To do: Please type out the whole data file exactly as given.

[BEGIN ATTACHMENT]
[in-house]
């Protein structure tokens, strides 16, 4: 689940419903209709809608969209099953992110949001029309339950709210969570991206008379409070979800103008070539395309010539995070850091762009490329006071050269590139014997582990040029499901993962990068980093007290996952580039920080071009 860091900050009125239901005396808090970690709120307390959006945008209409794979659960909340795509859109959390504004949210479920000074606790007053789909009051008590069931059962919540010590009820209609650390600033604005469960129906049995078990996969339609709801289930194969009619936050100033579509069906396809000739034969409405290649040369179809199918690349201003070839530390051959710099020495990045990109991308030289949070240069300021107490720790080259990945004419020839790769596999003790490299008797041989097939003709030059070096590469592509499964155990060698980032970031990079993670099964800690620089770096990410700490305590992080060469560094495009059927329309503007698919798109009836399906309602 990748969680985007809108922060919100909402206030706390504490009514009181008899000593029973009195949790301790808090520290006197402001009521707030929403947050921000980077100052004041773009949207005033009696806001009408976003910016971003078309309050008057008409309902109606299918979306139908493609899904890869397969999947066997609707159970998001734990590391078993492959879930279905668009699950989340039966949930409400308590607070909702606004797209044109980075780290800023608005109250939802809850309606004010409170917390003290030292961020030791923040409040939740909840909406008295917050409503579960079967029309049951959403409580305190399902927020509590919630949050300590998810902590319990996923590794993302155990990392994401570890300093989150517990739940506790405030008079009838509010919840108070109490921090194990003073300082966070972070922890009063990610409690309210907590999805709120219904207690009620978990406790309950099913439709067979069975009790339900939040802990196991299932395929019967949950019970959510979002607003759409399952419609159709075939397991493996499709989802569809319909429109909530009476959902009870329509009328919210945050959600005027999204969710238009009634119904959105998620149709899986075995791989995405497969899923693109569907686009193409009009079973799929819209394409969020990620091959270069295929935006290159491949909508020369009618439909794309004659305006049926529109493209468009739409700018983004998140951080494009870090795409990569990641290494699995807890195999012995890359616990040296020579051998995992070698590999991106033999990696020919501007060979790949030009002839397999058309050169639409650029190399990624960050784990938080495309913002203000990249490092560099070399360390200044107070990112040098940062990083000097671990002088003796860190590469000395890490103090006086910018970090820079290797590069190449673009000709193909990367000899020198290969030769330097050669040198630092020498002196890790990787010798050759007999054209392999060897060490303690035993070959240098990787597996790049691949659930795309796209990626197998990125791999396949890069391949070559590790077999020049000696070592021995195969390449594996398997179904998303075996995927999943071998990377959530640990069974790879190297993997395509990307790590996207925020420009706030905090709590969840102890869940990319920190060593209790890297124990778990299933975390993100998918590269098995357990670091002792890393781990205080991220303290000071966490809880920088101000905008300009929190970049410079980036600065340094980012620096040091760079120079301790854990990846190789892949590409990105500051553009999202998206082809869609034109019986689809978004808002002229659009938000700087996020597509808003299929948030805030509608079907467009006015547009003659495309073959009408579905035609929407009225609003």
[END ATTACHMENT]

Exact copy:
[in-house]
């Protein structure tokens, strides 16, 4: 689940419903209709809608969209099953992110949001029309339950709210969570991206008379409070979800103008070539395309010539995070850091762009490329006071050269590139014997582990040029499901993962990068980093007290996952580039920080071009 860091900050009125239901005396808090970690709120307390959006945008209409794979659960909340795509859109959390504004949210479920000074606790007053789909009051008590069931059962919540010590009820209609650390600033604005469960129906049995078990996969339609709801289930194969009619936050100033579509069906396809000739034969409405290649040369179809199918690349201003070839530390051959710099020495990045990109991308030289949070240069300021107490720790080259990945004419020839790769596999003790490299008797041989097939003709030059070096590469592509499964155990060698980032970031990079993670099964800690620089770096990410700490305590992080060469560094495009059927329309503007698919798109009836399906309602 990748969680985007809108922060919100909402206030706390504490009514009181008899000593029973009195949790301790808090520290006197402001009521707030929403947050921000980077100052004041773009949207005033009696806001009408976003910016971003078309309050008057008409309902109606299918979306139908493609899904890869397969999947066997609707159970998001734990590391078993492959879930279905668009699950989340039966949930409400308590607070909702606004797209044109980075780290800023608005109250939802809850309606004010409170917390003290030292961020030791923040409040939740909840909406008295917050409503579960079967029309049951959403409580305190399902927020509590919630949050300590998810902590319990996923590794993302155990990392994401570890300093989150517990739940506790405030008079009838509010919840108070109490921090194990003073300082966070972070922890009063990610409690309210907590999805709120219904207690009620978990406790309950099913439709067979069975009790339900939040802990196991299932395929019967949950019970959510979002607003759409399952419609159709075939397991493996499709989802569809319909429109909530009476959902009870329509009328919210945050959600005027999204969710238009009634119904959105998620149709899986075995791989995405497969899923693109569907686009193409009009079973799929819209394409969020990620091959270069295929935006290159491949909508020369009618439909794309004659305006049926529109493209468009739409700018983004998140951080494009870090795409990569990641290494699995807890195999012995890359616990040296020579051998995992070698590999991106033999990696020919501007060979790949030009002839397999058309050169639409650029190399990624960050784990938080495309913002203000990249490092560099070399360390200044107070990112040098940062990083000097671990002088003796860190590469000395890490103090006086910018970090820079290797590069190449673009000709193909990367000899020198290969030769330097050669040198630092020498002196890790990787010798050759007999054209392999060897060490303690035993070959240098990787597996790049691949659930795309796209990626197998990125791999396949890069391949070559590790077999020049000696070592021995195969390449594996398997179904998303075996995927999943071998990377959530640990069974790879190297993997395509990307790590996207925020420009706030905090709590969840102890869940990319920190060593209790890297124990778990299933975390993100998918590269098995357990670091002792890393781990205080991220303290000071966490809880920088101000905008300009929190970049410079980036600065340094980012620096040091760079120079301790854990990846190789892949590409990105500051553009999202998206082809869609034109019986689809978004808002002229659009938000700087996020597509808003299929948030805030509608079907467009006015547009003659495309073959009408579905035609929407009225609003």